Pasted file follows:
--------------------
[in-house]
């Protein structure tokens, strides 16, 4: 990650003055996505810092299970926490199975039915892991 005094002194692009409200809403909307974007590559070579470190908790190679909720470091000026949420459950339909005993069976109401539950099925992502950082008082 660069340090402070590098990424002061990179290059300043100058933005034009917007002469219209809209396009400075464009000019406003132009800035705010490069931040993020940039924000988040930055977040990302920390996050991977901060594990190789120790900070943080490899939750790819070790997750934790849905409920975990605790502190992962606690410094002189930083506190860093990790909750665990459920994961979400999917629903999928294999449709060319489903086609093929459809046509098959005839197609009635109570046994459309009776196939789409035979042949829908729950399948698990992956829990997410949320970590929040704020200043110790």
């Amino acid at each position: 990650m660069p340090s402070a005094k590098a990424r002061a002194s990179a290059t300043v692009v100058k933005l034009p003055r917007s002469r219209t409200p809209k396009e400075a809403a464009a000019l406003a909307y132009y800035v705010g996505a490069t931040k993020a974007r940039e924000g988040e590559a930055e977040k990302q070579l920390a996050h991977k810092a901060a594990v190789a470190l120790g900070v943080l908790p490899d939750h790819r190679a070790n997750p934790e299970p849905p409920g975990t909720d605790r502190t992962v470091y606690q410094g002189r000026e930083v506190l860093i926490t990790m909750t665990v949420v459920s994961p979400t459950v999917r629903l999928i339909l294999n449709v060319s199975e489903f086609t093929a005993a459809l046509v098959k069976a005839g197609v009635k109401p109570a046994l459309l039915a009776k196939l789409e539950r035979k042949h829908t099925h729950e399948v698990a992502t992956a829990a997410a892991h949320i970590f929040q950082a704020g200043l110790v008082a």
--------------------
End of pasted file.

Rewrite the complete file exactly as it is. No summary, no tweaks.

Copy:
[in-house]
């Protein structure tokens, strides 16, 4: 990650003055996505810092299970926490199975039915892991 005094002194692009409200809403909307974007590559070579470190908790190679909720470091000026949420459950339909005993069976109401539950099925992502950082008082 660069340090402070590098990424002061990179290059300043100058933005034009917007002469219209809209396009400075464009000019406003132009800035705010490069931040993020940039924000988040930055977040990302920390996050991977901060594990190789120790900070943080490899939750790819070790997750934790849905409920975990605790502190992962606690410094002189930083506190860093990790909750665990459920994961979400999917629903999928294999449709060319489903086609093929459809046509098959005839197609009635109570046994459309009776196939789409035979042949829908729950399948698990992956829990997410949320970590929040704020200043110790």
């Amino acid at each position: 990650m660069p340090s402070a005094k590098a990424r002061a002194s990179a290059t300043v692009v100058k933005l034009p003055r917007s002469r219209t409200p809209k396009e400075a809403a464009a000019l406003a909307y132009y800035v705010g996505a490069t931040k993020a974007r940039e924000g988040e590559a930055e977040k990302q070579l920390a996050h991977k810092a901060a594990v190789a470190l120790g900070v943080l908790p490899d939750h790819r190679a070790n997750p934790e299970p849905p409920g975990t909720d605790r502190t992962v470091y606690q410094g002189r000026e930083v506190l860093i926490t990790m909750t665990v949420v459920s994961p979400t459950v999917r629903l999928i339909l294999n449709v060319s199975e489903f086609t093929a005993a459809l046509v098959k069976a005839g197609v009635k109401p109570a046994l459309l039915a009776k196939l789409e539950r035979k042949h829908t099925h729950e399948v698990a992502t992956a829990a997410a892991h949320i970590f929040q950082a704020g200043l110790v008082a």